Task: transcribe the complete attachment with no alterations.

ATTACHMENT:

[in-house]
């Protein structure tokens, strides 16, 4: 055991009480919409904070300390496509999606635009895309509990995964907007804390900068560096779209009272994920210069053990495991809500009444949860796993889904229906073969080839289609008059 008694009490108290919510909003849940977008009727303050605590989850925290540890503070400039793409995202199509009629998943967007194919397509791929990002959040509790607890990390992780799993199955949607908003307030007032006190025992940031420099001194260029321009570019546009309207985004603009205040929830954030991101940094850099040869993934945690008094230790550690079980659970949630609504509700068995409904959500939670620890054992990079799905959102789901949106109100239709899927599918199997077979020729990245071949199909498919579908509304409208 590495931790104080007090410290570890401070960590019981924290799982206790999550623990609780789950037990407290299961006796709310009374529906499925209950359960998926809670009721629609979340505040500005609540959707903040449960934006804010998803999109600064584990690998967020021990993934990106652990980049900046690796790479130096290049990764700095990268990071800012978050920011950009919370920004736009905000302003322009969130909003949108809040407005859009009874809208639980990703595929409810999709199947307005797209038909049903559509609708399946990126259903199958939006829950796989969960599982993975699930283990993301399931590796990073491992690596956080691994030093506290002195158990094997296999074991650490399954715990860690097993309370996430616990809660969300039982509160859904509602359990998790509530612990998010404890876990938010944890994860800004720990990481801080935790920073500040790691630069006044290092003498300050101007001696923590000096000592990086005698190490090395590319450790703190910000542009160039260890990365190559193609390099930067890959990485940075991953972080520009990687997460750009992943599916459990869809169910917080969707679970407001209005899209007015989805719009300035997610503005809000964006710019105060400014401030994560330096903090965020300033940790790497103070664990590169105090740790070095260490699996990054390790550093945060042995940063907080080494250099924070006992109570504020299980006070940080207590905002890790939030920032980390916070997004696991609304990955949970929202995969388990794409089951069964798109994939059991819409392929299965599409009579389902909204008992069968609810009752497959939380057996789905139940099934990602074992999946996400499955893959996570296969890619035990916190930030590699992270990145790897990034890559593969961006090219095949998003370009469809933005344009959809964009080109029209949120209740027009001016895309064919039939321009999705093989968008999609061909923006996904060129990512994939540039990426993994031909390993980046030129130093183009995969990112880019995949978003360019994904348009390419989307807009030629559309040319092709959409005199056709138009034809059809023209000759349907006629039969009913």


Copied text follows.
[in-house]
């Protein structure tokens, strides 16, 4: 055991009480919409904070300390496509999606635009895309509990995964907007804390900068560096779209009272994920210069053990495991809500009444949860796993889904229906073969080839289609008059 008694009490108290919510909003849940977008009727303050605590989850925290540890503070400039793409995202199509009629998943967007194919397509791929990002959040509790607890990390992780799993199955949607908003307030007032006190025992940031420099001194260029321009570019546009309207985004603009205040929830954030991101940094850099040869993934945690008094230790550690079980659970949630609504509700068995409904959500939670620890054992990079799905959102789901949106109100239709899927599918199997077979020729990245071949199909498919579908509304409208 590495931790104080007090410290570890401070960590019981924290799982206790999550623990609780789950037990407290299961006796709310009374529906499925209950359960998926809670009721629609979340505040500005609540959707903040449960934006804010998803999109600064584990690998967020021990993934990106652990980049900046690796790479130096290049990764700095990268990071800012978050920011950009919370920004736009905000302003322009969130909003949108809040407005859009009874809208639980990703595929409810999709199947307005797209038909049903559509609708399946990126259903199958939006829950796989969960599982993975699930283990993301399931590796990073491992690596956080691994030093506290002195158990094997296999074991650490399954715990860690097993309370996430616990809660969300039982509160859904509602359990998790509530612990998010404890876990938010944890994860800004720990990481801080935790920073500040790691630069006044290092003498300050101007001696923590000096000592990086005698190490090395590319450790703190910000542009160039260890990365190559193609390099930067890959990485940075991953972080520009990687997460750009992943599916459990869809169910917080969707679970407001209005899209007015989805719009300035997610503005809000964006710019105060400014401030994560330096903090965020300033940790790497103070664990590169105090740790070095260490699996990054390790550093945060042995940063907080080494250099924070006992109570504020299980006070940080207590905002890790939030920032980390916070997004696991609304990955949970929202995969388990794409089951069964798109994939059991819409392929299965599409009579389902909204008992069968609810009752497959939380057996789905139940099934990602074992999946996400499955893959996570296969890619035990916190930030590699992270990145790897990034890559593969961006090219095949998003370009469809933005344009959809964009080109029209949120209740027009001016895309064919039939321009999705093989968008999609061909923006996904060129990512994939540039990426993994031909390993980046030129130093183009995969990112880019995949978003360019994904348009390419989307807009030629559309040319092709959409005199056709138009034809059809023209000759349907006629039969009913």